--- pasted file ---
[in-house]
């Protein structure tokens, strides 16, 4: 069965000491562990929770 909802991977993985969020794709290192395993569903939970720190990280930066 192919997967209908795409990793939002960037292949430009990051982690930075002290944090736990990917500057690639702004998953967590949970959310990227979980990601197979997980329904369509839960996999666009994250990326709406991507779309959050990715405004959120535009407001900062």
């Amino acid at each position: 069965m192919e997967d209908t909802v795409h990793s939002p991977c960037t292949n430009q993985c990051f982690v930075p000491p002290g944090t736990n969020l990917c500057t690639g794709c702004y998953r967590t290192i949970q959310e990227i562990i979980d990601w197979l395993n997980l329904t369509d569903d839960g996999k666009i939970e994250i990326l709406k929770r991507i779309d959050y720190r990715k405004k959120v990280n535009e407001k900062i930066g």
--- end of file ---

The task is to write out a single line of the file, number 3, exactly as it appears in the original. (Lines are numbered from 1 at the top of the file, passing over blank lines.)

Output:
């Amino acid at each position: 069965m192919e997967d209908t909802v795409h990793s939002p991977c960037t292949n430009q993985c990051f982690v930075p000491p002290g944090t736990n969020l990917c500057t690639g794709c702004y998953r967590t290192i949970q959310e990227i562990i979980d990601w197979l395993n997980l329904t369509d569903d839960g996999k666009i939970e994250i990326l709406k929770r991507i779309d959050y720190r990715k405004k959120v990280n535009e407001k900062i930066g």